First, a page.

|California's Big Sur coastline is one stunning picture after another. |
|Stunning scenery marks the Big Sur coast|
Our visit to Carmel, California, provided the
perfect opportunity for exploring the Big Sur coastline. Located along California
Scenic Highway One 150 miles south of San Francisco, this region has been
called “The greatest meeting of land and sea.”
Indeed, it has beaches, mountains, forests, and
valleys. All this scenic geography melds into natural grandeur along the coast.
Outdoor enthusiasts often think this is as close to heaven as you can get. Winters
are mild due to closeness of the Pacific Ocean, while coastal fog cools summer
mornings. But the fog lifts by early afternoon, and there is plenty of sunshine
|Hiking in Big Sur State Park|
We like to hike as well as enjoy spectacular beauty
of the landscape while driving, so this seemed an excellent choice for a
week-long trip. With our home base at
Hyatt Carmel Highlands, we found plenty to explore along this designated
American National Scenic Byway.
Here are some highlights from our visit last spring:
Pfeiffer Big Sur State Park: As we left our resort to drive to this park,
fog on the ocean and mountains kept temperatures cool. Ocean swells splashed
against rocks up to 20 feet in the air. Spring flowers like blue lupine, orange
poppies (state flower), white calla lilies, and so many varieties of red, pink,
yellow, and white flowers grew near the shore, on rocky slopes, and grassy
meadows. In other words, springtime was blooming everywhere.
|Spring wildflowers are simply gorgeous.|
hills dotted the landscape with bright green pastures while cedar trees clumped
with wide, intertwining branches. Ancient redwoods thrive along a very narrow
strip of Big Sur in this vicinity.
We hiked uphill on Valley View Trail for views of
the landscape below. The return was easier, of course, after which we enjoyed a
picnic lunch in the park area before walking the Nature Trail and River Trail,
both short and easy. Big Sur River runs through the park, which is further
inland, so it doesn’t offer the same stunning ocean views as oceanside parks.
|Starting the hike|
|Trail to the beach at Garrapata|
State Park in Big Sur
GarrapataState Park: Highway One passes within the borders of
this free park situated between the base of St. Lucia Mountains and the rugged
Pacific coastline. This large park
overflows with trails highlighting its diverse landscape. Five main
marked trails, four of which are grouped together in a loop going into the
mountain range, provide opportunities for hiking and backpacking. We walked to
the beach on a path lined with tiny white flowers, crossed a scenic bridge, and thoroughly enjoyed wandering in this lovely park.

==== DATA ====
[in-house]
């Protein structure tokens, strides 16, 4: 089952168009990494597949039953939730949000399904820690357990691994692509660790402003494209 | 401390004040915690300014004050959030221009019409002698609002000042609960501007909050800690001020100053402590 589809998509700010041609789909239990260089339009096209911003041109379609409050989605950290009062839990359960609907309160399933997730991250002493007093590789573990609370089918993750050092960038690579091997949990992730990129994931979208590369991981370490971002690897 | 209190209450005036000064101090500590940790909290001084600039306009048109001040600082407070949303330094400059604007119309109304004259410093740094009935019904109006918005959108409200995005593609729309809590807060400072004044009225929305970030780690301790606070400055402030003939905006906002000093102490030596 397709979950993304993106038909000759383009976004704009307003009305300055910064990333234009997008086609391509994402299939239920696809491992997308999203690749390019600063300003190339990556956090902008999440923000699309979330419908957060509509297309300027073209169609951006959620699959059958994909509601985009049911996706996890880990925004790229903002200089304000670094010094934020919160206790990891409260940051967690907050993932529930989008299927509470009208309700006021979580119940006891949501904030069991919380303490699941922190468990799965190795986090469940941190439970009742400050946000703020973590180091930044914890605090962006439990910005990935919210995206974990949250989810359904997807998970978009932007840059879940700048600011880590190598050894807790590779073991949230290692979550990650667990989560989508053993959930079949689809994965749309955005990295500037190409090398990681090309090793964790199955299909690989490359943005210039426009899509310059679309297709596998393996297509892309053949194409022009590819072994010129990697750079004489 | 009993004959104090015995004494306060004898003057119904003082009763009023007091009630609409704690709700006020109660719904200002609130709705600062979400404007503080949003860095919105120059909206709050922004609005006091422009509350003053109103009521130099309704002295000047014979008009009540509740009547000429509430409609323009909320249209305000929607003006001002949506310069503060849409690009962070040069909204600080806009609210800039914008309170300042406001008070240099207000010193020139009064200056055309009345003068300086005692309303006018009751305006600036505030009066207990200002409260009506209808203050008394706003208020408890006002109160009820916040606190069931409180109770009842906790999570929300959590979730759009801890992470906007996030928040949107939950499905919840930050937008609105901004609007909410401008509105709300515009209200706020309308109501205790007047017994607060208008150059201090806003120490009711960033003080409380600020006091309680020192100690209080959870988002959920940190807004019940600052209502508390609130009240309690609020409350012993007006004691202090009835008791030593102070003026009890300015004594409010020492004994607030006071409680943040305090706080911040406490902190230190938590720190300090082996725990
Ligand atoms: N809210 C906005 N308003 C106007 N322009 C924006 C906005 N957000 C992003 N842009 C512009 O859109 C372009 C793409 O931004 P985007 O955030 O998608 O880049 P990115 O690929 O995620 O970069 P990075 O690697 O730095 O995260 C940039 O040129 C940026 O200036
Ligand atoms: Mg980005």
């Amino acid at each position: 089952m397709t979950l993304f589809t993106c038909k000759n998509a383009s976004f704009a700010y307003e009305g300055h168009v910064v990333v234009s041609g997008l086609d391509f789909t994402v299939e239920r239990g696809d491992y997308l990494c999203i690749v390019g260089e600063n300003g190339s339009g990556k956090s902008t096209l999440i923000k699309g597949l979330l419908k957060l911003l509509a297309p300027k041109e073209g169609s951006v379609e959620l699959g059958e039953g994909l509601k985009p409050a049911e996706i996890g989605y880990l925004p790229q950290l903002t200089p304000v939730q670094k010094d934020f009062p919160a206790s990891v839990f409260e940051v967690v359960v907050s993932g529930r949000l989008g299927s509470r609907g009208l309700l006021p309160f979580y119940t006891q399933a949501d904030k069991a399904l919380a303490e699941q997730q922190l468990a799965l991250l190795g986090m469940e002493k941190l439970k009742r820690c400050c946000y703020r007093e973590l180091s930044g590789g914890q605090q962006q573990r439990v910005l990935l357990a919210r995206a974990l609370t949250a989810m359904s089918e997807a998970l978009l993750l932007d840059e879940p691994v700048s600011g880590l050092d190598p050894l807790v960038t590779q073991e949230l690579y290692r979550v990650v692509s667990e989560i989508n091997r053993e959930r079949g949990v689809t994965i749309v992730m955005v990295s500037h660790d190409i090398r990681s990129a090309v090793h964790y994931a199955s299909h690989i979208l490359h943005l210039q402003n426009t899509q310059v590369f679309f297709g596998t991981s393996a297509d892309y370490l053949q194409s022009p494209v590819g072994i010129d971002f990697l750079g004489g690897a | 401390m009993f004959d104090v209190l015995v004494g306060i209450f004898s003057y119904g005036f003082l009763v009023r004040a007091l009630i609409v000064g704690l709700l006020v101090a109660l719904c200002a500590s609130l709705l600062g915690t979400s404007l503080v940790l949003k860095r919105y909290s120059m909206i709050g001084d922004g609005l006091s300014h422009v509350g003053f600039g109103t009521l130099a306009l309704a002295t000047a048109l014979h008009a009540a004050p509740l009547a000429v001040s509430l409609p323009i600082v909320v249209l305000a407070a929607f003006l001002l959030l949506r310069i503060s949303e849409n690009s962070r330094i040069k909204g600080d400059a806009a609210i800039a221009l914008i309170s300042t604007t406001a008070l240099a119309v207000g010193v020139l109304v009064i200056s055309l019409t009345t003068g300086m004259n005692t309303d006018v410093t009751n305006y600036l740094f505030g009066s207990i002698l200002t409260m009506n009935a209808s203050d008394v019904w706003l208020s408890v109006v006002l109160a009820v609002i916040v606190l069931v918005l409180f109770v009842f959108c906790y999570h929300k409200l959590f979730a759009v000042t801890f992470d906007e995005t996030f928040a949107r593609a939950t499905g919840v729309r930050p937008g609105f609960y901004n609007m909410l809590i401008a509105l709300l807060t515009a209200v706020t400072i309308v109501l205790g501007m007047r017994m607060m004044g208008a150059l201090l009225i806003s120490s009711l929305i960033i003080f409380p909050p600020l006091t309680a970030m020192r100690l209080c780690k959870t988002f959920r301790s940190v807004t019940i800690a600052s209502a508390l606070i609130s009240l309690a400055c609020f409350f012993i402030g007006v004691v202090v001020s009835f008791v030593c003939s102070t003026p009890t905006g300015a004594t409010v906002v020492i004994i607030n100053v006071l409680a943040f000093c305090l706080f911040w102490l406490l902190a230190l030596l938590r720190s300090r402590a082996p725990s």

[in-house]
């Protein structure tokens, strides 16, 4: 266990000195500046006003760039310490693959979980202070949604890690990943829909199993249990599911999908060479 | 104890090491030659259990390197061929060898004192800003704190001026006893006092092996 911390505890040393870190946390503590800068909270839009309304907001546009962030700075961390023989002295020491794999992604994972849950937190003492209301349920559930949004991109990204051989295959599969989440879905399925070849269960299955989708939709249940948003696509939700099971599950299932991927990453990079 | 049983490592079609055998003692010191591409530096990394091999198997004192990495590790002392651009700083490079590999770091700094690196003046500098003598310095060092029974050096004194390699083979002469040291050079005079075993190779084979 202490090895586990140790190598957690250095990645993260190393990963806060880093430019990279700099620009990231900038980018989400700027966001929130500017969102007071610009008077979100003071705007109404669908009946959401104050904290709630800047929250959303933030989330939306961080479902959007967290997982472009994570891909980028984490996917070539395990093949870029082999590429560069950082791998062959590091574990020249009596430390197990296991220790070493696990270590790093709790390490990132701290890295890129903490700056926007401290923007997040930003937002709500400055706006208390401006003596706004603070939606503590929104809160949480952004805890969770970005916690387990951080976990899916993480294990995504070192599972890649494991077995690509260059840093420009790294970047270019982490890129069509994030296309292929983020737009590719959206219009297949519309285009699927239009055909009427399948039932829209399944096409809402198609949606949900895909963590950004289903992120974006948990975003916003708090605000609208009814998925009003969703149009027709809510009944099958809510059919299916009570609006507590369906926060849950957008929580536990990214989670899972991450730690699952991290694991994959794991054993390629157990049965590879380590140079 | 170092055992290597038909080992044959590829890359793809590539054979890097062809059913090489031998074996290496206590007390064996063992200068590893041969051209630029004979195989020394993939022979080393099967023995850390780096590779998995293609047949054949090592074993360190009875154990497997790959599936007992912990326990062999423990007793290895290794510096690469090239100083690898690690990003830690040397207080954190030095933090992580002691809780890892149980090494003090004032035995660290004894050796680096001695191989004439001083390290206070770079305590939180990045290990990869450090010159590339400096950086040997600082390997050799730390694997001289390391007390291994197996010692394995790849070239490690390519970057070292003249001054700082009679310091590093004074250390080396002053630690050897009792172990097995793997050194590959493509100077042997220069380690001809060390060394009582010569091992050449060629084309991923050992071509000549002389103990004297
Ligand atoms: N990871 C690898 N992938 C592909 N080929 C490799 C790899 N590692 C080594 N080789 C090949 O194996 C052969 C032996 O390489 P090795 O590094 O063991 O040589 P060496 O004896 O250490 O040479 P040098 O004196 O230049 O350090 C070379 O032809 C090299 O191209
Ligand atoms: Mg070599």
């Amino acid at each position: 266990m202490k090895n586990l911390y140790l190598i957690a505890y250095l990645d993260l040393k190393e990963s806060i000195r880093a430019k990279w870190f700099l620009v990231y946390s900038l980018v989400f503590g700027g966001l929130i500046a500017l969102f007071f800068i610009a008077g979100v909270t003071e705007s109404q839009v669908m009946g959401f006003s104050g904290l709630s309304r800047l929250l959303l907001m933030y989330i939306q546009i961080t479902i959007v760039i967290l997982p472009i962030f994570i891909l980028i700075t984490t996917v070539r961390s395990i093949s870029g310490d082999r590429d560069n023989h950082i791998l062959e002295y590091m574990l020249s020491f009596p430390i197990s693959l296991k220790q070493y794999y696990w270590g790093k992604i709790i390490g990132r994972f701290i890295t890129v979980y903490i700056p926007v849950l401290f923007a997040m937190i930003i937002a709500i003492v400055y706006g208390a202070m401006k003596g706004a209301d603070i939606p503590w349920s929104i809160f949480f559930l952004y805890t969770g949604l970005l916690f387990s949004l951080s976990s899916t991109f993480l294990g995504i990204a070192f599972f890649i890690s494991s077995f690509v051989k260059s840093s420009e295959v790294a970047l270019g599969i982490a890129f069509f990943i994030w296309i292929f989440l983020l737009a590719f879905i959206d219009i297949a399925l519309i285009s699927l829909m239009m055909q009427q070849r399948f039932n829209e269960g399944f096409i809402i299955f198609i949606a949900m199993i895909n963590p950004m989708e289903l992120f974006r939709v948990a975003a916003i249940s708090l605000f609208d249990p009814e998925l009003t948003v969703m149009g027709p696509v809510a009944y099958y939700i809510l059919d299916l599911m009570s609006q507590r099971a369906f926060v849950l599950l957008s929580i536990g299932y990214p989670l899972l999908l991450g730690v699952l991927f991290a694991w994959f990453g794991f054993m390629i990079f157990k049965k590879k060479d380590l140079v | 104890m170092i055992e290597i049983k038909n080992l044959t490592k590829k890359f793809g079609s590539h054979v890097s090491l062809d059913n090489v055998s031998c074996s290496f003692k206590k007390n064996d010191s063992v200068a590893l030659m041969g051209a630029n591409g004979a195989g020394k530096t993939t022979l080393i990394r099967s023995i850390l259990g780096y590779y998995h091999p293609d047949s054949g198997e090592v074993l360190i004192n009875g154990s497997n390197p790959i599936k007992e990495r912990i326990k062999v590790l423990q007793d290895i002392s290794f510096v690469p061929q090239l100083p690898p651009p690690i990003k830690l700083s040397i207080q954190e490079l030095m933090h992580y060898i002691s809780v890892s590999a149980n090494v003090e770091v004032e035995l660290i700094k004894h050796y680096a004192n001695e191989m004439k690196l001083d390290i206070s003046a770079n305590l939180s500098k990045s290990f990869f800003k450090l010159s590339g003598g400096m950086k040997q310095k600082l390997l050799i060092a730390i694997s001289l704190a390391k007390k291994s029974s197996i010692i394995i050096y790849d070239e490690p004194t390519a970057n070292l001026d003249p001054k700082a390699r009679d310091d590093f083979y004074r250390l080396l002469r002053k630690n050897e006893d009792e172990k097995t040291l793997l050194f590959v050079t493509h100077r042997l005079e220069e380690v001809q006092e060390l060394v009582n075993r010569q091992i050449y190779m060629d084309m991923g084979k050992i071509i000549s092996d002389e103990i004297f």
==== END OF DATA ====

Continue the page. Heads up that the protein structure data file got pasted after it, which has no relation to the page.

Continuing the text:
BixbyBridge: Construction of this dramatic bridge allowed travel
more easily along the coast, especially when Highway 1 was completed in 1937.
Stunning views are worth stopping for as the bridge arches over the gorge where
Bixby Creek flows and empties into the sea. From the north side of the bridge
we could get photos of ocean and land—cliffs, bridge, and road heading up the
mountain. Views from the south side after crossing the bridge were more
|Overview of the beach trail at Garrapapta State Park|
|Famous Bixby Bridge with views of water, sand, cliffs, and mountains|
JuliaPfeiffer Burns State Park: Named for one of Big Sur’s most
beloved pioneers, this park features seven marked trails. One popular trail
leads to McWay Falls. Driving to the park the highway climbed nearly 1,000 feet
above sea level, and Overlook Trail to see the falls descends for a closer look
at McWay Cove and the falls below (after traversing cliffs high above the
ocean). At the overlook, we saw a creek that finishes its short journey in
dramatic fashion forming 80-foot McWay Falls which plunges directly into the
|McWay Waterfall at Julia Pfeiffer Burns State Park along Big Sur|
LimekilnState Park: One of the smallest state parks in Big
Sur, it is often overlooked by visitors driving along Highway One. The park got
its name from the limestone business that thrived there in the late 17th
|Navigating logs to cross Limekiln River|
Limekiln was also the site of a thrilling waterfall
hike for Larry and me. To reach the waterfall we had to cross Limekiln River
three times each way—and not by bridge. Logs strewn across the river in a
hodge-podge manner provided our only option for getting across—not so easy as
the logs shifted with the moving water and our own ability to balance was
|The waterfall at the end of our hike|
But we managed to stay dry—unlike other hikers we
witnessed who got wet and cold when a foot slipped. So we agreed the trek to
the stunning 100-foot waterfall was worth the challenge.
I haven’t done this road trip since the ‘90s. Your recent blog reminds me that I need to do it again! It’s a gorgeous trip alongside the Pacific Ocean.
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